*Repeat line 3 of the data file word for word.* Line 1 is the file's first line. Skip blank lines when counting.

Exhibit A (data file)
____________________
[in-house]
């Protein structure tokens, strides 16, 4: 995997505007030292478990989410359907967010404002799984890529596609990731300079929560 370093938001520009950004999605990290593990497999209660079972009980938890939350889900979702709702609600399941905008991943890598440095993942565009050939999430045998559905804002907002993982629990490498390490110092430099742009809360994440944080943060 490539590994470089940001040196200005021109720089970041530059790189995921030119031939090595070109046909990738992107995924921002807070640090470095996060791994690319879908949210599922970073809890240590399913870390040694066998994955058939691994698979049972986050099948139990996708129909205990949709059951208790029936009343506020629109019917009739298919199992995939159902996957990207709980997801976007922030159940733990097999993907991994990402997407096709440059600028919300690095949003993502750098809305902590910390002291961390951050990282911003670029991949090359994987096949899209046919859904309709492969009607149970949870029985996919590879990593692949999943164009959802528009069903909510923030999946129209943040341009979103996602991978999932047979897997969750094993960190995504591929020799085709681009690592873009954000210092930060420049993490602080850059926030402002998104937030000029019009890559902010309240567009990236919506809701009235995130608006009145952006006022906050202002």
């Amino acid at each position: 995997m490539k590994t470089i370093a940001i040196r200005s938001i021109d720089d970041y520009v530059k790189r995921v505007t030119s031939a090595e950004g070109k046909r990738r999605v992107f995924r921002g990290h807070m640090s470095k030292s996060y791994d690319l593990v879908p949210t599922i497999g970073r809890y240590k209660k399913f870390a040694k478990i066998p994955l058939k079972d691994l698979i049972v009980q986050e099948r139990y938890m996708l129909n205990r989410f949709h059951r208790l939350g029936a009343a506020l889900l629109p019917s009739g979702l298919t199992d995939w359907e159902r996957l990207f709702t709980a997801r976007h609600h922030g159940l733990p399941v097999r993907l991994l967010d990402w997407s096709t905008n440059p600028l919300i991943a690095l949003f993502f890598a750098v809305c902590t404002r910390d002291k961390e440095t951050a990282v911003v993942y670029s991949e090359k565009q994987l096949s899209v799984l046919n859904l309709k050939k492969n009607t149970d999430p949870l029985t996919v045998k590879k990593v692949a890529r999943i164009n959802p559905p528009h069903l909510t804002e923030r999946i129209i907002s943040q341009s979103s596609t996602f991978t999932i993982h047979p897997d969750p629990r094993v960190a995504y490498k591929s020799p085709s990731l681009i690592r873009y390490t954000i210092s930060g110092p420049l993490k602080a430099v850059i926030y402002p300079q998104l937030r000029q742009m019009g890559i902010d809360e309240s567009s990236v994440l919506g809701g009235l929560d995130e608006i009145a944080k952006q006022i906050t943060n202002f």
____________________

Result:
């Amino acid at each position: 995997m490539k590994t470089i370093a940001i040196r200005s938001i021109d720089d970041y520009v530059k790189r995921v505007t030119s031939a090595e950004g070109k046909r990738r999605v992107f995924r921002g990290h807070m640090s470095k030292s996060y791994d690319l593990v879908p949210t599922i497999g970073r809890y240590k209660k399913f870390a040694k478990i066998p994955l058939k079972d691994l698979i049972v009980q986050e099948r139990y938890m996708l129909n205990r989410f949709h059951r208790l939350g029936a009343a506020l889900l629109p019917s009739g979702l298919t199992d995939w359907e159902r996957l990207f709702t709980a997801r976007h609600h922030g159940l733990p399941v097999r993907l991994l967010d990402w997407s096709t905008n440059p600028l919300i991943a690095l949003f993502f890598a750098v809305c902590t404002r910390d002291k961390e440095t951050a990282v911003v993942y670029s991949e090359k565009q994987l096949s899209v799984l046919n859904l309709k050939k492969n009607t149970d999430p949870l029985t996919v045998k590879k990593v692949a890529r999943i164009n959802p559905p528009h069903l909510t804002e923030r999946i129209i907002s943040q341009s979103s596609t996602f991978t999932i993982h047979p897997d969750p629990r094993v960190a995504y490498k591929s020799p085709s990731l681009i690592r873009y390490t954000i210092s930060g110092p420049l993490k602080a430099v850059i926030y402002p300079q998104l937030r000029q742009m019009g890559i902010d809360e309240s567009s990236v994440l919506g809701g009235l929560d995130e608006i009145a944080k952006q006022i906050t943060n202002f």